Everything You Should Know About Coronavirus

ymptoms and how to know if you're at risk.

Everything You Should Know About Coronavirus

By Ashley Abramson, Allure

UPDATED February 10, 2020: Scientists are continuing to research the Wuhan coronavirus to determine how severe it is and how quickly it spreads. As of this week, the new coronavirus has already killed more people than SARS, another type of coronavirus that caused a worldwide epidemic in 2002 and 2003.

The death toll in China is currently more than 900 people — including more than 100 individuals in a single day — with the case of confirmed infections up to more than 40,000. The SARS epidemic also began in China, and it killed 774 people around the world.

So far, officials only know of two deaths outside of mainland China, one in Hong Kong and another in the Philippines. The first American citizen died from coronavirus while in Wuhan, where the outbreak started, over the weekend.

While the number of coronavirus infections appears to have stabilized, the director general of the World Health Organization, Tedros Adhanom Ghebreyesus, says it’s difficult to make predictions about outbreaks like the Wuhan coronavirus. “We have to understand it with caution because it can show stability for a few days and then they can shoot up,” he told the New York Times. “I’ve said it many times: It’s slow now, but it may accelerate.”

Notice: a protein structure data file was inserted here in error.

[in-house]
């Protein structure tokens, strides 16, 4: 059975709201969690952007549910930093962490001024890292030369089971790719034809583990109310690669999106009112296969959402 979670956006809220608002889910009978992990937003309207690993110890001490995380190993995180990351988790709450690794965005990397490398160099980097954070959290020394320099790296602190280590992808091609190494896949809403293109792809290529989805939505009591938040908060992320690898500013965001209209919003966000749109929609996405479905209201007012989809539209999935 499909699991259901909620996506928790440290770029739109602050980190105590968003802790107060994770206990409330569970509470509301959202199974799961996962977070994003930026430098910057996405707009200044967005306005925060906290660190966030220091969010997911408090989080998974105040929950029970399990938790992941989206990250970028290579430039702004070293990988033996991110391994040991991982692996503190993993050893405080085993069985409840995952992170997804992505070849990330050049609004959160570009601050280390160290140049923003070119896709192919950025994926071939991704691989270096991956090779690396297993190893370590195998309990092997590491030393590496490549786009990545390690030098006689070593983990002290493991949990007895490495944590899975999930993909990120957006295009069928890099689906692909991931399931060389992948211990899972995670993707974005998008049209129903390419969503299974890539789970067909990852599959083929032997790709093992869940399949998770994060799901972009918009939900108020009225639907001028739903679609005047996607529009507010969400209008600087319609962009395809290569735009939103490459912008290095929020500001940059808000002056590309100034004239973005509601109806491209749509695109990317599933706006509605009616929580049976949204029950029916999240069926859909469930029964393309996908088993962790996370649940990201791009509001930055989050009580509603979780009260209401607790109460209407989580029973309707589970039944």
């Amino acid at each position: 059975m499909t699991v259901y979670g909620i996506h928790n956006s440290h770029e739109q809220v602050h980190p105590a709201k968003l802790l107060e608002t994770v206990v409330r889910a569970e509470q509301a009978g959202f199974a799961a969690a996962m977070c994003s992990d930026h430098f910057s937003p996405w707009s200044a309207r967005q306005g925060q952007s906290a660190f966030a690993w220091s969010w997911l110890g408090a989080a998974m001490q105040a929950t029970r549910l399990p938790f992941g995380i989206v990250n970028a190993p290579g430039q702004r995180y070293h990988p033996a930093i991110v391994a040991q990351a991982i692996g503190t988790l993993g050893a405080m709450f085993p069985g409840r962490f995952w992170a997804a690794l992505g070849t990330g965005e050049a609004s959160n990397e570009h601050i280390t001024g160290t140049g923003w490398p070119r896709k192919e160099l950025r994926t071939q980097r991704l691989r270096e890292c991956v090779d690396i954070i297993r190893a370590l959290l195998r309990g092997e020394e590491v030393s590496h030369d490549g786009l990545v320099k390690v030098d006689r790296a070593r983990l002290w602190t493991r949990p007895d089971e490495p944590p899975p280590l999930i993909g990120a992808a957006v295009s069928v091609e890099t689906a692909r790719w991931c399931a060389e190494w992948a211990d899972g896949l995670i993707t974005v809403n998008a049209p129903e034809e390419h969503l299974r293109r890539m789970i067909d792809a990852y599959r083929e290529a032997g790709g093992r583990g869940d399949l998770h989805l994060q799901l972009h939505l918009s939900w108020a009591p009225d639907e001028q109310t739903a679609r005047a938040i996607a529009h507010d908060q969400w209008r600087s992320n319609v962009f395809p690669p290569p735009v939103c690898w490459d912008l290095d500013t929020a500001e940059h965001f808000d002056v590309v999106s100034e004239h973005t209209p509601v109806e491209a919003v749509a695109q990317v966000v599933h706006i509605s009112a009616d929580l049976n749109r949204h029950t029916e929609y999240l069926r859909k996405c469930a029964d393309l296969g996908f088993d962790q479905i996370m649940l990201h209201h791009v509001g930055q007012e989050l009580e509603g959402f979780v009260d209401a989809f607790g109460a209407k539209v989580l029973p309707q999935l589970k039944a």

After an outbreak in Wuhan, China, the first American has been diagnosed with the Wuhan coronavirus, a respiratory infection that has killed at least six people so far in Asia. The American man started experiencing respiratory symptoms after a trip to China near where the outbreak began. He was hospitalized with pneumonia last week, and his coronavirus diagnosis was confirmed this week.

To help prevent an outbreak in the States, a number of health-care officials are taking precautions by screening patients who exhibit a fever or respiratory symptoms and asking whether they’ve recently traveled to China or had contact with anyone who has. Since coronavirus symptoms can look a lot like flu and cold symptoms, it’s important to understand the difference — and to know when to talk to your medical provider. We spoke to three experts to learn more.

What is coronavirus?

According to Matthew Frieman, an associate professor of microbiology and immunology at the University of Maryland, coronaviruses are a family of viruses that usually cause the common cold. Some coronaviruses, like the one that causes SARS (severe acute respiratory syndrome), can produce more concerning, potentially life-threatening symptoms. The Wuhan coronavirus is one strain of the virus that could potentially lead to more severe respiratory issues.

At this point, says Amesh Adalja, an infectious-disease expert at the Johns Hopkins Center for Health Security, it’s unclear how severe the virus will be — if it will be more like SARS, which has a 10 percent mortality rate, or more like the other, milder viruses. "It’s very early in this outbreak, and it’s hard to know the full spectrum of illnesses until we get a handle on all the cases that are occurring," he says.

What are the symptoms of coronavirus?

So far, Frieman says, it has been reported that this new coronavirus causes a spectrum of respiratory symptoms, from mild cold-like symptoms to severe pneumonia and even death in several patients so far. Specifically, according to Adalja, people might experience fever, chills, cough, shortness of breath, or a runny nose.